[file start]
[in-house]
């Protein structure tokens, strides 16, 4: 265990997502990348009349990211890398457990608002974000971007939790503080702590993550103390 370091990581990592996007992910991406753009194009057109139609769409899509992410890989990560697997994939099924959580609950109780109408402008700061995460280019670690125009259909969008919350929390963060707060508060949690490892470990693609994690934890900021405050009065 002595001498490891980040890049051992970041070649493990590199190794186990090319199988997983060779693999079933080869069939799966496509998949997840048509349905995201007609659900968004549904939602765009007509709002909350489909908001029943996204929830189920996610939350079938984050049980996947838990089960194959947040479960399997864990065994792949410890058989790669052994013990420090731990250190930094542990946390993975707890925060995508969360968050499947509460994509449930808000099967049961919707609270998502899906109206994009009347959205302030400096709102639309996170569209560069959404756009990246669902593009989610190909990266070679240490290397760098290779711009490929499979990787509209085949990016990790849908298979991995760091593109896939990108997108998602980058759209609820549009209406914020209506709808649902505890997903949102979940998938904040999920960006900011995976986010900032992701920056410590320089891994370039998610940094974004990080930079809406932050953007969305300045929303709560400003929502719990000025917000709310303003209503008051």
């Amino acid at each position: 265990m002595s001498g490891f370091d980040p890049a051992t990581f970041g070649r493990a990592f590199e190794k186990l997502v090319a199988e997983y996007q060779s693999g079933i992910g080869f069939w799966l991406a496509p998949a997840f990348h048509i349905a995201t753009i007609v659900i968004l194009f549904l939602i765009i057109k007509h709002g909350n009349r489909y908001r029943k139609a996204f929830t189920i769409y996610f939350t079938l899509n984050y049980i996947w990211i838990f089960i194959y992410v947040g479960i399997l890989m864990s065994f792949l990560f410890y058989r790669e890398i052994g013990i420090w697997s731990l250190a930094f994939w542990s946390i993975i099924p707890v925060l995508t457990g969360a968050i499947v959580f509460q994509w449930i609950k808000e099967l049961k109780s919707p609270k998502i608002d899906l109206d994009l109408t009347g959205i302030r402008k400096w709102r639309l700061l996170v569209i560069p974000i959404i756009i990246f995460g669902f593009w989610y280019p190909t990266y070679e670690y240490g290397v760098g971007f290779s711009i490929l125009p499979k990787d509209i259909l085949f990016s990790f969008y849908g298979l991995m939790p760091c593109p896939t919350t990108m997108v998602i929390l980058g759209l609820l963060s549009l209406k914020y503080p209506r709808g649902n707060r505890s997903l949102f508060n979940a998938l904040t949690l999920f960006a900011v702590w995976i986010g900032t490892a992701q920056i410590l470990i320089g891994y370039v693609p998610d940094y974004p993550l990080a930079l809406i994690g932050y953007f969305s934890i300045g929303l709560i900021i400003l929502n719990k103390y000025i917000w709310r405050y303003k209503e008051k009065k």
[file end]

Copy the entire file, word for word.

[in-house]
């Protein structure tokens, strides 16, 4: 265990997502990348009349990211890398457990608002974000971007939790503080702590993550103390 370091990581990592996007992910991406753009194009057109139609769409899509992410890989990560697997994939099924959580609950109780109408402008700061995460280019670690125009259909969008919350929390963060707060508060949690490892470990693609994690934890900021405050009065 002595001498490891980040890049051992970041070649493990590199190794186990090319199988997983060779693999079933080869069939799966496509998949997840048509349905995201007609659900968004549904939602765009007509709002909350489909908001029943996204929830189920996610939350079938984050049980996947838990089960194959947040479960399997864990065994792949410890058989790669052994013990420090731990250190930094542990946390993975707890925060995508969360968050499947509460994509449930808000099967049961919707609270998502899906109206994009009347959205302030400096709102639309996170569209560069959404756009990246669902593009989610190909990266070679240490290397760098290779711009490929499979990787509209085949990016990790849908298979991995760091593109896939990108997108998602980058759209609820549009209406914020209506709808649902505890997903949102979940998938904040999920960006900011995976986010900032992701920056410590320089891994370039998610940094974004990080930079809406932050953007969305300045929303709560400003929502719990000025917000709310303003209503008051």
């Amino acid at each position: 265990m002595s001498g490891f370091d980040p890049a051992t990581f970041g070649r493990a990592f590199e190794k186990l997502v090319a199988e997983y996007q060779s693999g079933i992910g080869f069939w799966l991406a496509p998949a997840f990348h048509i349905a995201t753009i007609v659900i968004l194009f549904l939602i765009i057109k007509h709002g909350n009349r489909y908001r029943k139609a996204f929830t189920i769409y996610f939350t079938l899509n984050y049980i996947w990211i838990f089960i194959y992410v947040g479960i399997l890989m864990s065994f792949l990560f410890y058989r790669e890398i052994g013990i420090w697997s731990l250190a930094f994939w542990s946390i993975i099924p707890v925060l995508t457990g969360a968050i499947v959580f509460q994509w449930i609950k808000e099967l049961k109780s919707p609270k998502i608002d899906l109206d994009l109408t009347g959205i302030r402008k400096w709102r639309l700061l996170v569209i560069p974000i959404i756009i990246f995460g669902f593009w989610y280019p190909t990266y070679e670690y240490g290397v760098g971007f290779s711009i490929l125009p499979k990787d509209i259909l085949f990016s990790f969008y849908g298979l991995m939790p760091c593109p896939t919350t990108m997108v998602i929390l980058g759209l609820l963060s549009l209406k914020y503080p209506r709808g649902n707060r505890s997903l949102f508060n979940a998938l904040t949690l999920f960006a900011v702590w995976i986010g900032t490892a992701q920056i410590l470990i320089g891994y370039v693609p998610d940094y974004p993550l990080a930079l809406i994690g932050y953007f969305s934890i300045g929303l709560i900021i400003l929502n719990k103390y000025i917000w709310r405050y303003k209503e008051k009065k």